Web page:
BLM manager responds to enforcement questions

Public reaction to news of the local Bureau of Land Management patrolling for people “illegally taking artifacts out of the desert” has been mixed – from anger and outrage to belief in regulations. The BLM Field Office Manager Bernadette Lovato talked to Sierra Wave Media about details of enforcement.

bottlesTo many in the Eastern Sierra, bottle and can collection from the desert is a fun pastime, but to BLM it can be a law violation and in some cases deserves penalties. Lovato said her two law enforcement officers use several national acts to protect the desert. She said the Antiquities Act of 1906 says objects 100 years or older must stay where they are. Lovato said the National Historic Preservation Act protects items 50 years old or more. She said BLM protects these items while they are under consideration for the National Register.

Then there is the Archaeological Resource Protection Act which protects items at least 100 years old and also limits penalties. Lovato said, “Managing cultural resources is complex.” Asked what objects her officers would consider protecting, Lovato said,”Old bottles, cans and mining works.”

Aware of the public outrage sparked by recent news of a BLM investigation of a retired man collecting junk in the desert, Lovato said these are uninformed reactions. She said, “This is an ongoing investigation, and I can not comment.” Lovato did say there is nothing on the public record at this point on the case in Chalfant.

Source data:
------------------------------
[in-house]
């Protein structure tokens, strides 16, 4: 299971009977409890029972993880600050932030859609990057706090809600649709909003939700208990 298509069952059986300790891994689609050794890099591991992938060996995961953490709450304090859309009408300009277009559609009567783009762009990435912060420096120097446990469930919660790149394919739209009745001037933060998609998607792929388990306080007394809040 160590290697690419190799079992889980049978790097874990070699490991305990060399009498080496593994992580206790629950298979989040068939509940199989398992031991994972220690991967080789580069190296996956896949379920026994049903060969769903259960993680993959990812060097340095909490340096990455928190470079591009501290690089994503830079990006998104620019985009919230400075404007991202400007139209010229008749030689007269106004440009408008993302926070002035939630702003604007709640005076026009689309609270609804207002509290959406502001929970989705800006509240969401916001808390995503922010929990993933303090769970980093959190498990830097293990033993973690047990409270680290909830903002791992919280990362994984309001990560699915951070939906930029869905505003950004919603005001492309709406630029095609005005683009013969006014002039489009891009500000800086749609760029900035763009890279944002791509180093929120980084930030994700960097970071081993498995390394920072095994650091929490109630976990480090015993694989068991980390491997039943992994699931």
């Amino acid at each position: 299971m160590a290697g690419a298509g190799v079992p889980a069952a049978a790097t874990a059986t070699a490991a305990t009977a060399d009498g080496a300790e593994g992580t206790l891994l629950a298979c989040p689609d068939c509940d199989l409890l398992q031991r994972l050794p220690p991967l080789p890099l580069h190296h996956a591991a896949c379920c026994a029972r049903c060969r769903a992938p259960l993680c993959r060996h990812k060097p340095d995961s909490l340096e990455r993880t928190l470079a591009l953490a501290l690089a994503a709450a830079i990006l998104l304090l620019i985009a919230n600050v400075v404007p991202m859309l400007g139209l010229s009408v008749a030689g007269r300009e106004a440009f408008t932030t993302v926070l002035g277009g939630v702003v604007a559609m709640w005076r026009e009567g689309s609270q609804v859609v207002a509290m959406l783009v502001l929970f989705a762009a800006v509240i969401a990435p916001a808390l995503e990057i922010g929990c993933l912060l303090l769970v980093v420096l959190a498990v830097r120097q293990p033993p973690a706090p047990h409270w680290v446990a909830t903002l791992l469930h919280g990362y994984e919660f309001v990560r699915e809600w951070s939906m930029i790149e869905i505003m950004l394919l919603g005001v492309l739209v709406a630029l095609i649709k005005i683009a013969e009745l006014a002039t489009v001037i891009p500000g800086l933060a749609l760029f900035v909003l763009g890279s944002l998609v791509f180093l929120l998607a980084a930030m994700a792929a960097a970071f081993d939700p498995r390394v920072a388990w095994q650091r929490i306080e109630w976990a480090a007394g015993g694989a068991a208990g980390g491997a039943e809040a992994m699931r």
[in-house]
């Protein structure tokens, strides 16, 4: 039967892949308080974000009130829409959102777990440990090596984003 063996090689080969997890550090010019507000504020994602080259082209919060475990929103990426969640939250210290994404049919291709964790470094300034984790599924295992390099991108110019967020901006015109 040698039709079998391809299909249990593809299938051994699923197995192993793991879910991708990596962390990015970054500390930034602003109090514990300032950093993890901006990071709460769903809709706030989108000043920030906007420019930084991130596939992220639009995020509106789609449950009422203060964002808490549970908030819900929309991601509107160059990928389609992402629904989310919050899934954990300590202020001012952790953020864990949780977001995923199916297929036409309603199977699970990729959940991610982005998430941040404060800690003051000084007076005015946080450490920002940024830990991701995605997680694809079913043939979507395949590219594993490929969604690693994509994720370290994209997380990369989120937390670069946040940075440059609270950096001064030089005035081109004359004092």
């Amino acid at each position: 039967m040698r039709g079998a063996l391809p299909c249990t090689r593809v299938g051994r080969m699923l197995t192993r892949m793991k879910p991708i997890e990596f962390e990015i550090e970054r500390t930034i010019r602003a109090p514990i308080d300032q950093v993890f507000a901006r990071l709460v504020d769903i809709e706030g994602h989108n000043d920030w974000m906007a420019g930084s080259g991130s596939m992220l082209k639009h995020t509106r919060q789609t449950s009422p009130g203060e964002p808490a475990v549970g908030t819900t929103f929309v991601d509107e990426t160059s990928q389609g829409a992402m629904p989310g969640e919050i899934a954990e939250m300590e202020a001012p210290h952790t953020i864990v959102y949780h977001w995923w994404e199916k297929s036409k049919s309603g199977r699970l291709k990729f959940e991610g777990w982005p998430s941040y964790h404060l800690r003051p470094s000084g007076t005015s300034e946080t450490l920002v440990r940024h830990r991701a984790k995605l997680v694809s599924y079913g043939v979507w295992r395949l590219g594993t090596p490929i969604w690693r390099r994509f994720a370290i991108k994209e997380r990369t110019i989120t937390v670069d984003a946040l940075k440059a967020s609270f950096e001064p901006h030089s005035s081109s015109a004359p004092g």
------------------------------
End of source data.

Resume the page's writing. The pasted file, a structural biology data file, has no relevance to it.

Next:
Lovato related an incident that reveals the public hostility over regulation of their desert collecting. She said one of her employees, unrelated to the bottle collection issue, was volunteering at the soup kitchen in Bishop and got booed one afternoon. Said Lovato, “Unfortunately, people think it’s okay to remove historic objects from public land. Once removed,” she said, “they’re removed from their context, scientific context, and it’s gone and we can’t complete the story.”

Lovato said BLM is not out there actively keeping people off public land. She said BLM just hopes people will treat public land with respect and leave things there and let others see it. The BLM manager also said that because collection of things in the desert has been “an accepted activity here, from a societal standpoint people haven’t felt peer pressure that it’s wrong.” She said, “They think that it’s okay to take historic objects and put them on the mantel or patio. It’s the public’s resources.”

There are two BLM law enforcement officers in the Bishop Field Office which covers Inyo and Mono.


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12 Responses to BLM manager responds to enforcement questions

  1. Charles O. Jones March 20, 2013 at 8:03 pm #

    I believe the BLM’s intentions are noble.
    I also believe they are dreaming if they think this policy is going to fly with the public.

    Choose your battles wisely BLM.

  2. MemyselfandI March 20, 2013 at 7:40 pm #